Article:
January 1, 2012 9:08 pm at 9:08 pm #601440
Does anyone know the difference between the two, and what their respective requirements are? Also, I was told by my college that I can’t do a concurrent B.A./B.S. due to some NY state regulation (?). Why is this so, and can I get around it?January 1, 2012 9:19 pm at 9:19 pm #841207
It’s clearly not against state regulations as there is a student at Fredonia (SUNY) going for a concurrent BS/BA.
http://www.fredonia.edu/commencement/seniorplans.asp (See Rachel Foltz).
The WolfJanuary 1, 2012 9:24 pm at 9:24 pm #841208akupermaParticipant
Schools make rules, states don’t. Most colleges require a lot more for a second bachelors (usually a minimum of two years extra work). For example, if you already have a B.A. in History, and want to get one in Political Science (or more likely, a B.S.N in Nursing, and a B.S. in Biology). If you are earning them simulaneously from the same school, they usually give the higher degree, with a double major.
If you are earning credits from two different colleges (or a college and a yeshiva that is structured to give credits), it is up to each school. Typically the university doesn’t recognize credits that count for someone else’s degree, and usually restrict the number of credits that can be transferred – and rarely accept credits at a different school taken after you started at the first school unless you asked permission in advance and had a good reason not to take the course at the first school.January 1, 2012 9:27 pm at 9:27 pm #841209
I know you normally don’t allow links, but I thought this time it was appropriate as it provided the OP of proof that his desire to persue a concurrent degree is not illegal under New York State Education regulations.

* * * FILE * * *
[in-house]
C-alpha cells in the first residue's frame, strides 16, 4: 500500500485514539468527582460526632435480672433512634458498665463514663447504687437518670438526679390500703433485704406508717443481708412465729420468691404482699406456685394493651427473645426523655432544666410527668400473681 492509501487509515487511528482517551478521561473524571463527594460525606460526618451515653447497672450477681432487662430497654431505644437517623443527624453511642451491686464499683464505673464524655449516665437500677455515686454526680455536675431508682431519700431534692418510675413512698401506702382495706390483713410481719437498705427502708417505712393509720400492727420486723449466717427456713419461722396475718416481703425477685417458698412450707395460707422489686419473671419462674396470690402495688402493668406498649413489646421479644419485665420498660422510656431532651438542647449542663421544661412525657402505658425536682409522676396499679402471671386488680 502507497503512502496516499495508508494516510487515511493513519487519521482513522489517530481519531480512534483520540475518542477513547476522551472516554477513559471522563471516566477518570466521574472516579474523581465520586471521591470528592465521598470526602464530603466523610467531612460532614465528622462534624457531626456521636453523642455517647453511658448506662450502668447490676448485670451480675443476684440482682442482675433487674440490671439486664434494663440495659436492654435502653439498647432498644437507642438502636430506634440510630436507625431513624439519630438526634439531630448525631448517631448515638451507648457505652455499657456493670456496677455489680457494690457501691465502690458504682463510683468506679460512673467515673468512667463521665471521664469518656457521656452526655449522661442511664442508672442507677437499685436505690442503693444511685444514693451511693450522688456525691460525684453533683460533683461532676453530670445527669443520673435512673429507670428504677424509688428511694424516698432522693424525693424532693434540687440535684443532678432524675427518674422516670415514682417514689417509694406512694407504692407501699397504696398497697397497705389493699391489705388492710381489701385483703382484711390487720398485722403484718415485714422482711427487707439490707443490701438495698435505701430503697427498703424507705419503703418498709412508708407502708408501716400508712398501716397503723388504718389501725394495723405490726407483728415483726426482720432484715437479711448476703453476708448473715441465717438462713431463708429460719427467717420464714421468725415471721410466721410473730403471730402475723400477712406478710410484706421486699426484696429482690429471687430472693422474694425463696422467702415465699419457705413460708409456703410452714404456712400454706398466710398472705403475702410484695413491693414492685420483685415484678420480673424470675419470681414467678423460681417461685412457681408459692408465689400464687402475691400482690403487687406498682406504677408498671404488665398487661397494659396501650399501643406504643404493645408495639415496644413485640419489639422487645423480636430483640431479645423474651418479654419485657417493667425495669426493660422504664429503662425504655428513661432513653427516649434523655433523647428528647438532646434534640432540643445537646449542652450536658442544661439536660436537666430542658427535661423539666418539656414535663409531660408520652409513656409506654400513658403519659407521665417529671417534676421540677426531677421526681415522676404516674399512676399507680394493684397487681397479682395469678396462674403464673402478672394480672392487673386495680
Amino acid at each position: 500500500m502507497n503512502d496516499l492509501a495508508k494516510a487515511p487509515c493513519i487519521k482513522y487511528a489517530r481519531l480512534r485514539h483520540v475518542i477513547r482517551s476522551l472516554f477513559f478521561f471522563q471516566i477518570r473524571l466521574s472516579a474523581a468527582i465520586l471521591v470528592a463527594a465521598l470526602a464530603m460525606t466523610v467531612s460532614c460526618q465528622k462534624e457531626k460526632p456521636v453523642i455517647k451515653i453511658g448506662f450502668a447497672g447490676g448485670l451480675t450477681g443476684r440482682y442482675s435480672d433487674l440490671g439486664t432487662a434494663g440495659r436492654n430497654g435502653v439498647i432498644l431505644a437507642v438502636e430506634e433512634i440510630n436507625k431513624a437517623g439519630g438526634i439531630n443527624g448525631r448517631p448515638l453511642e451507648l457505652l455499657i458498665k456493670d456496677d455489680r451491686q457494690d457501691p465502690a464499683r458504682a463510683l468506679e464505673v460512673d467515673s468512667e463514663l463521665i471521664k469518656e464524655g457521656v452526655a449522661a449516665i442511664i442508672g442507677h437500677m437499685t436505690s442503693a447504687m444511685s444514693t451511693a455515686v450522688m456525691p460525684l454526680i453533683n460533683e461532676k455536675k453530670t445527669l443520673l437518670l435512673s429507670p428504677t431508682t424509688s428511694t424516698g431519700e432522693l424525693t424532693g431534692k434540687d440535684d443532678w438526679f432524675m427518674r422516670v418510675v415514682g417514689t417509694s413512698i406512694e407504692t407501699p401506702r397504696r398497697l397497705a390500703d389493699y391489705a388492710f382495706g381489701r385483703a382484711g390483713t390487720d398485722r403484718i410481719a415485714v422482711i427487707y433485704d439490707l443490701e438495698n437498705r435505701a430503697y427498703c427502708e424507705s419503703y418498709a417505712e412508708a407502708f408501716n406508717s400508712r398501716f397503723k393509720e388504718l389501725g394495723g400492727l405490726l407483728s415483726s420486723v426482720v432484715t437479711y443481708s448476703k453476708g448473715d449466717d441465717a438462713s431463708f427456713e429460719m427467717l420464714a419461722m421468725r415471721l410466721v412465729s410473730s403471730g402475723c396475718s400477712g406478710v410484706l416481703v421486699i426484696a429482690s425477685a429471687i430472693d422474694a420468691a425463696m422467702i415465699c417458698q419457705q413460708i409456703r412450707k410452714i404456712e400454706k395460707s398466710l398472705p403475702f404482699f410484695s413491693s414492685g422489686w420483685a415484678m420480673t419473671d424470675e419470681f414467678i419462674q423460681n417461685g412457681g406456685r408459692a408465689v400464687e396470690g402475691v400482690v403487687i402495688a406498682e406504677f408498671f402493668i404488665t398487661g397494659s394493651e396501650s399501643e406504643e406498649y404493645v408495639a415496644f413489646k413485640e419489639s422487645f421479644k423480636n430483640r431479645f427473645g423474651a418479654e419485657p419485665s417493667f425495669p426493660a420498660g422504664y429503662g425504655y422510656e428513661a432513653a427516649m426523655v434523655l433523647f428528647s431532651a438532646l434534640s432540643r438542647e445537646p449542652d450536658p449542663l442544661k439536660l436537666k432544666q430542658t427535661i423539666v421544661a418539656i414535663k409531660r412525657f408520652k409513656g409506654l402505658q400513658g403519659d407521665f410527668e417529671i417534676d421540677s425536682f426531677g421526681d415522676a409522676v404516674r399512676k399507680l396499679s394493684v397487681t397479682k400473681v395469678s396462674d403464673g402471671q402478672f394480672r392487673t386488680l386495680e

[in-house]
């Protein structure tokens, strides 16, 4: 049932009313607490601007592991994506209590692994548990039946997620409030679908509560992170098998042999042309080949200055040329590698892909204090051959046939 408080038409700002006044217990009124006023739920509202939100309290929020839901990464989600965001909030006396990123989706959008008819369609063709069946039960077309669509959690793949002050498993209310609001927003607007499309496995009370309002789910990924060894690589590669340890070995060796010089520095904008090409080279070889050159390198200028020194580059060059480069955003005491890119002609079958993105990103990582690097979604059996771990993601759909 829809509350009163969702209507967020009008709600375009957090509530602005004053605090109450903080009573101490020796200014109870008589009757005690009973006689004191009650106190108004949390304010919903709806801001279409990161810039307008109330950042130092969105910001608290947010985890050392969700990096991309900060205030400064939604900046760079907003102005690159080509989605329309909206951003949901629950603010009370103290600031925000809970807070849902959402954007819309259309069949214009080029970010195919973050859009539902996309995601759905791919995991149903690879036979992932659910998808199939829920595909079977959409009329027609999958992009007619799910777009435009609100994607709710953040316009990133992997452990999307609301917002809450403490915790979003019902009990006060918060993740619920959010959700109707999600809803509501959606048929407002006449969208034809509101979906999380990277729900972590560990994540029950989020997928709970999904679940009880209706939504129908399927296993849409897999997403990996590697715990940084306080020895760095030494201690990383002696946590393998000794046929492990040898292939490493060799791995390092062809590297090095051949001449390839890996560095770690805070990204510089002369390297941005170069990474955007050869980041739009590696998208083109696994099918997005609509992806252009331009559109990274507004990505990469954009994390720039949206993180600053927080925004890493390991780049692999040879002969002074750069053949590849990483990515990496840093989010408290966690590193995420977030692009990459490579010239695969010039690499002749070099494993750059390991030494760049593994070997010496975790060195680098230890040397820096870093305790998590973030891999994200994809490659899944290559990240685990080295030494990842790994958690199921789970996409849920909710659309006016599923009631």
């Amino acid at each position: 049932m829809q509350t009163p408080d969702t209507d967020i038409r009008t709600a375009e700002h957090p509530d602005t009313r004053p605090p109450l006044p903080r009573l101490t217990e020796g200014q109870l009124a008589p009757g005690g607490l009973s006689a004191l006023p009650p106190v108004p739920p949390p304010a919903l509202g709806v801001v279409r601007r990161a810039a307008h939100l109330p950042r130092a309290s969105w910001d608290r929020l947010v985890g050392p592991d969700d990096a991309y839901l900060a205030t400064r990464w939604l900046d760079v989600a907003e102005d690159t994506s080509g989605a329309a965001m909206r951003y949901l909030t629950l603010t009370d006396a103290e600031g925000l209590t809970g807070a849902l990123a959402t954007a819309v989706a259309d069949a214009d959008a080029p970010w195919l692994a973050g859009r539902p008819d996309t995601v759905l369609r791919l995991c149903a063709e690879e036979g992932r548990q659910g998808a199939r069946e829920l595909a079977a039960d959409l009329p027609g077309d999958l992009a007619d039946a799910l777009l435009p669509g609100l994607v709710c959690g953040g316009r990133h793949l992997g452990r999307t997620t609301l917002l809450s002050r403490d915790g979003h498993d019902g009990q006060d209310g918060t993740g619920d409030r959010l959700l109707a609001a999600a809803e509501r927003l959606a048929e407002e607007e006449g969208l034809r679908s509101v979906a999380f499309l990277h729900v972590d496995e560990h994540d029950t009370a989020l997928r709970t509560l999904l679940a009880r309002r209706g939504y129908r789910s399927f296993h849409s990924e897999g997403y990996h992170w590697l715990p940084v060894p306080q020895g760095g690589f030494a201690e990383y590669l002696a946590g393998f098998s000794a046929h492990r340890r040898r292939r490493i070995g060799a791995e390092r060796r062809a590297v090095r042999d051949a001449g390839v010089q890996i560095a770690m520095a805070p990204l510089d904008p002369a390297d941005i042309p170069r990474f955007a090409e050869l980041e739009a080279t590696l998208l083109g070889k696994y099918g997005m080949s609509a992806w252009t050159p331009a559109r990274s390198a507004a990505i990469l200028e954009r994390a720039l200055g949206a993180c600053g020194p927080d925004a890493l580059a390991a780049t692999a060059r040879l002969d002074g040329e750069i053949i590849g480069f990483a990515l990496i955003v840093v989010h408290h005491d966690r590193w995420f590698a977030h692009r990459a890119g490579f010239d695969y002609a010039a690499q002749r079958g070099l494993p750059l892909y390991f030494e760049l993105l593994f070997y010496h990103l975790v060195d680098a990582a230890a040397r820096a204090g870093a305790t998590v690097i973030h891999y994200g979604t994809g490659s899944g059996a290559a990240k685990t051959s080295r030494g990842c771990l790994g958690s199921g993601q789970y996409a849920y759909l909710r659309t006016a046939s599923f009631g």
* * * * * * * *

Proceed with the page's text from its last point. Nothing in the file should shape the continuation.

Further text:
On those grounds, can you please reconsider my previous post.
The WolfJanuary 1, 2012 9:38 pm at 9:38 pm #841210
I’m studying at a CUNY school and we have many double majors. It’s quite simple, actually. All of you have to do is allot many of your elective credits to fulfill the requirements for a second major (usually about 24 credits). This also eliminates the need for a minor which is usually 9-12 credits. So your breakdown would look something like this:
Out of 120 credits:
60 Credits, Core Curriculum
25 Credits, Major 1
25 Credits, Major 2
10 credits, Electives
(If you didn’t double major, you’d use about half of the second major credits for a minor, and the other half as electives.)January 1, 2012 9:39 pm at 9:39 pm #841211
akuperma: The problem is that it isn’t something like History/Poly Sci or Nursing/Biology – it’s two (ostensibly) very different fields of study. The school said that they can’t grant a double major in B.A./B.S. – the degree can only be multiple majors in one discipline. But they told me they had no choice in the matter, and that it was government regulation. I was a bit confused, as I had done some research, and this issue never turned up. Can I call them on it?
Also, about getting a concurrent degree from two different colleges – do they have to be associated with each other already, or can I apply for such a degree out of nowhere? And do you think the B.A./B.S. situation would play out the same way?
estrapade: That sounds like an interdisciplinary major. The departments aren’t interrelated enough for that (I already tried…). Major/minor doesn’t work either, due to a myriad of technical reasons… 🙁January 1, 2012 9:40 pm at 9:40 pm #841212
Thank you for reconsidering.
The WolfJanuary 1, 2012 9:43 pm at 9:43 pm #841213
Thanks, Wolf – so how do you think I should approach the college? Do you think they would allow my idea if I show them a detailed plan of action?January 1, 2012 9:55 pm at 9:55 pm #841214